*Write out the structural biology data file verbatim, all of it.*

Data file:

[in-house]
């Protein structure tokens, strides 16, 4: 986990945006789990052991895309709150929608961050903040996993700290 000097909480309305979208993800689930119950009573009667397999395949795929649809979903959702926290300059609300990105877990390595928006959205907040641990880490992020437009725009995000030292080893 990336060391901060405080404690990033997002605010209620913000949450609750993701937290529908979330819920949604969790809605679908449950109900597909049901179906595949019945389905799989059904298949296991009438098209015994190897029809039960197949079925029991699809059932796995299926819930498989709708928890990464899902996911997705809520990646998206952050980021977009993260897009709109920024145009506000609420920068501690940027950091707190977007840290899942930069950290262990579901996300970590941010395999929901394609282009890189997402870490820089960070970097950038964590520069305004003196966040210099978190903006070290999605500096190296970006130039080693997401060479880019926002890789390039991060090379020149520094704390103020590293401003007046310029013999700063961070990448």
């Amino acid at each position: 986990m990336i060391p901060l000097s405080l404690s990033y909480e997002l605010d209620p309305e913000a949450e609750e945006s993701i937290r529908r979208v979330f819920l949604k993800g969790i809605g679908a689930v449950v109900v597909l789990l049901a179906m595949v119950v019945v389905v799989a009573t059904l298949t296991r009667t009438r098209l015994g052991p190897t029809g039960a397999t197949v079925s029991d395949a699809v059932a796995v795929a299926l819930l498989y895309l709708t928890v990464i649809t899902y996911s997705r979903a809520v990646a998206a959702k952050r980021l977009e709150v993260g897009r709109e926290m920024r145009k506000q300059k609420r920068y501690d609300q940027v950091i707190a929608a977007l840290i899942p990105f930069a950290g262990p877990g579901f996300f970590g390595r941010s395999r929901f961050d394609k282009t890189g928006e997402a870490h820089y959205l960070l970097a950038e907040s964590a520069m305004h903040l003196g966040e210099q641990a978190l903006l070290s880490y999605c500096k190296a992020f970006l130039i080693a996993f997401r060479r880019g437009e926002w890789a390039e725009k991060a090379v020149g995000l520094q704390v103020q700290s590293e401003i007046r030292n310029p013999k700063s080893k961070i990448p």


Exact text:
[in-house]
């Protein structure tokens, strides 16, 4: 986990945006789990052991895309709150929608961050903040996993700290 000097909480309305979208993800689930119950009573009667397999395949795929649809979903959702926290300059609300990105877990390595928006959205907040641990880490992020437009725009995000030292080893 990336060391901060405080404690990033997002605010209620913000949450609750993701937290529908979330819920949604969790809605679908449950109900597909049901179906595949019945389905799989059904298949296991009438098209015994190897029809039960197949079925029991699809059932796995299926819930498989709708928890990464899902996911997705809520990646998206952050980021977009993260897009709109920024145009506000609420920068501690940027950091707190977007840290899942930069950290262990579901996300970590941010395999929901394609282009890189997402870490820089960070970097950038964590520069305004003196966040210099978190903006070290999605500096190296970006130039080693997401060479880019926002890789390039991060090379020149520094704390103020590293401003007046310029013999700063961070990448």
């Amino acid at each position: 986990m990336i060391p901060l000097s405080l404690s990033y909480e997002l605010d209620p309305e913000a949450e609750e945006s993701i937290r529908r979208v979330f819920l949604k993800g969790i809605g679908a689930v449950v109900v597909l789990l049901a179906m595949v119950v019945v389905v799989a009573t059904l298949t296991r009667t009438r098209l015994g052991p190897t029809g039960a397999t197949v079925s029991d395949a699809v059932a796995v795929a299926l819930l498989y895309l709708t928890v990464i649809t899902y996911s997705r979903a809520v990646a998206a959702k952050r980021l977009e709150v993260g897009r709109e926290m920024r145009k506000q300059k609420r920068y501690d609300q940027v950091i707190a929608a977007l840290i899942p990105f930069a950290g262990p877990g579901f996300f970590g390595r941010s395999r929901f961050d394609k282009t890189g928006e997402a870490h820089y959205l960070l970097a950038e907040s964590a520069m305004h903040l003196g966040e210099q641990a978190l903006l070290s880490y999605c500096k190296a992020f970006l130039i080693a996993f997401r060479r880019g437009e926002w890789a390039e725009k991060a090379v020149g995000l520094q704390v103020q700290s590293e401003i007046r030292n310029p013999k700063s080893k961070i990448p």